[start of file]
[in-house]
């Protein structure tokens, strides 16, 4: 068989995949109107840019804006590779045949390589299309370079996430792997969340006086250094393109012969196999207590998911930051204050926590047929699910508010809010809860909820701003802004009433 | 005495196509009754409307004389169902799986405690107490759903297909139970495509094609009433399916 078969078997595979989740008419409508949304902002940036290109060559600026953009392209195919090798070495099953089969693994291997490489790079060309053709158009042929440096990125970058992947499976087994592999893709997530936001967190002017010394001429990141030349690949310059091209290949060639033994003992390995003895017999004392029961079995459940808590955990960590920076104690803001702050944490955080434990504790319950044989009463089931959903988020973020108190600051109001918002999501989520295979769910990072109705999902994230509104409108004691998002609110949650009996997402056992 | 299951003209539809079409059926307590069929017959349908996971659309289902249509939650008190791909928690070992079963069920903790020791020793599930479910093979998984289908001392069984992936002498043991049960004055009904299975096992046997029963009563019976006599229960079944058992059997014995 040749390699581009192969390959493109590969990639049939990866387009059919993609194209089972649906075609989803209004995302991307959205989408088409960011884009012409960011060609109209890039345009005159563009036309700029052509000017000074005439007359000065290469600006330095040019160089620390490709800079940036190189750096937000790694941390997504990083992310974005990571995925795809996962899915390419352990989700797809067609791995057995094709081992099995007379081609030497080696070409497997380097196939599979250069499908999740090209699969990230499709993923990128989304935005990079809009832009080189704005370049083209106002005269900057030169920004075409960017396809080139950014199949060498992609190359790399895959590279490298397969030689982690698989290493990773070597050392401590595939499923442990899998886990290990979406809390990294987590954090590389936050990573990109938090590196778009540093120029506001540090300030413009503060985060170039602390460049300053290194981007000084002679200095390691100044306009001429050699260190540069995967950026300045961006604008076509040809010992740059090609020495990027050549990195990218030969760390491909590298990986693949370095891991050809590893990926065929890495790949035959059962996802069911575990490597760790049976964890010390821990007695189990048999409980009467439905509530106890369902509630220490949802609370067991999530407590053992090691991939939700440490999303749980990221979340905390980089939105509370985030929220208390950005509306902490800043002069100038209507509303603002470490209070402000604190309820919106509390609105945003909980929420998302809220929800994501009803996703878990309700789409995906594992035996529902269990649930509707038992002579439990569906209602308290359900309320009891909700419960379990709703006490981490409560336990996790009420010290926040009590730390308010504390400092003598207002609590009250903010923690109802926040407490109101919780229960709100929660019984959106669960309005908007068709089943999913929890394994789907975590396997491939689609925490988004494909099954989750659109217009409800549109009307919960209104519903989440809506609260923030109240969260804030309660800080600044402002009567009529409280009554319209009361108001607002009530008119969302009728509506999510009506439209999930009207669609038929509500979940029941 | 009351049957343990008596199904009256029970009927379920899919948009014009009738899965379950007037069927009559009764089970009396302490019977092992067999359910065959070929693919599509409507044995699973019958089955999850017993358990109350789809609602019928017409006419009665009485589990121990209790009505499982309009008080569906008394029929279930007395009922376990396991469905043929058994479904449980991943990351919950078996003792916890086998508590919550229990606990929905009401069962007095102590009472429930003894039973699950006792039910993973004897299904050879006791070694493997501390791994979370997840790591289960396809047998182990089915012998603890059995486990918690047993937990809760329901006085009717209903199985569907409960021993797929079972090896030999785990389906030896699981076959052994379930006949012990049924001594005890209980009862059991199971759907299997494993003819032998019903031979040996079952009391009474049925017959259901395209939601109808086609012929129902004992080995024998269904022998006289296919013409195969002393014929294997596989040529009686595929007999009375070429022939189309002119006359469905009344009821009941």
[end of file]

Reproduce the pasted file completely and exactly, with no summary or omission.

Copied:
[in-house]
């Protein structure tokens, strides 16, 4: 068989995949109107840019804006590779045949390589299309370079996430792997969340006086250094393109012969196999207590998911930051204050926590047929699910508010809010809860909820701003802004009433 | 005495196509009754409307004389169902799986405690107490759903297909139970495509094609009433399916 078969078997595979989740008419409508949304902002940036290109060559600026953009392209195919090798070495099953089969693994291997490489790079060309053709158009042929440096990125970058992947499976087994592999893709997530936001967190002017010394001429990141030349690949310059091209290949060639033994003992390995003895017999004392029961079995459940808590955990960590920076104690803001702050944490955080434990504790319950044989009463089931959903988020973020108190600051109001918002999501989520295979769910990072109705999902994230509104409108004691998002609110949650009996997402056992 | 299951003209539809079409059926307590069929017959349908996971659309289902249509939650008190791909928690070992079963069920903790020791020793599930479910093979998984289908001392069984992936002498043991049960004055009904299975096992046997029963009563019976006599229960079944058992059997014995 040749390699581009192969390959493109590969990639049939990866387009059919993609194209089972649906075609989803209004995302991307959205989408088409960011884009012409960011060609109209890039345009005159563009036309700029052509000017000074005439007359000065290469600006330095040019160089620390490709800079940036190189750096937000790694941390997504990083992310974005990571995925795809996962899915390419352990989700797809067609791995057995094709081992099995007379081609030497080696070409497997380097196939599979250069499908999740090209699969990230499709993923990128989304935005990079809009832009080189704005370049083209106002005269900057030169920004075409960017396809080139950014199949060498992609190359790399895959590279490298397969030689982690698989290493990773070597050392401590595939499923442990899998886990290990979406809390990294987590954090590389936050990573990109938090590196778009540093120029506001540090300030413009503060985060170039602390460049300053290194981007000084002679200095390691100044306009001429050699260190540069995967950026300045961006604008076509040809010992740059090609020495990027050549990195990218030969760390491909590298990986693949370095891991050809590893990926065929890495790949035959059962996802069911575990490597760790049976964890010390821990007695189990048999409980009467439905509530106890369902509630220490949802609370067991999530407590053992090691991939939700440490999303749980990221979340905390980089939105509370985030929220208390950005509306902490800043002069100038209507509303603002470490209070402000604190309820919106509390609105945003909980929420998302809220929800994501009803996703878990309700789409995906594992035996529902269990649930509707038992002579439990569906209602308290359900309320009891909700419960379990709703006490981490409560336990996790009420010290926040009590730390308010504390400092003598207002609590009250903010923690109802926040407490109101919780229960709100929660019984959106669960309005908007068709089943999913929890394994789907975590396997491939689609925490988004494909099954989750659109217009409800549109009307919960209104519903989440809506609260923030109240969260804030309660800080600044402002009567009529409280009554319209009361108001607002009530008119969302009728509506999510009506439209999930009207669609038929509500979940029941 | 009351049957343990008596199904009256029970009927379920899919948009014009009738899965379950007037069927009559009764089970009396302490019977092992067999359910065959070929693919599509409507044995699973019958089955999850017993358990109350789809609602019928017409006419009665009485589990121990209790009505499982309009008080569906008394029929279930007395009922376990396991469905043929058994479904449980991943990351919950078996003792916890086998508590919550229990606990929905009401069962007095102590009472429930003894039973699950006792039910993973004897299904050879006791070694493997501390791994979370997840790591289960396809047998182990089915012998603890059995486990918690047993937990809760329901006085009717209903199985569907409960021993797929079972090896030999785990389906030896699981076959052994379930006949012990049924001594005890209980009862059991199971759907299997494993003819032998019903031979040996079952009391009474049925017959259901395209939601109808086609012929129902004992080995024998269904022998006289296919013409195969002393014929294997596989040529009686595929007999009375070429022939189309002119006359469905009344009821009941």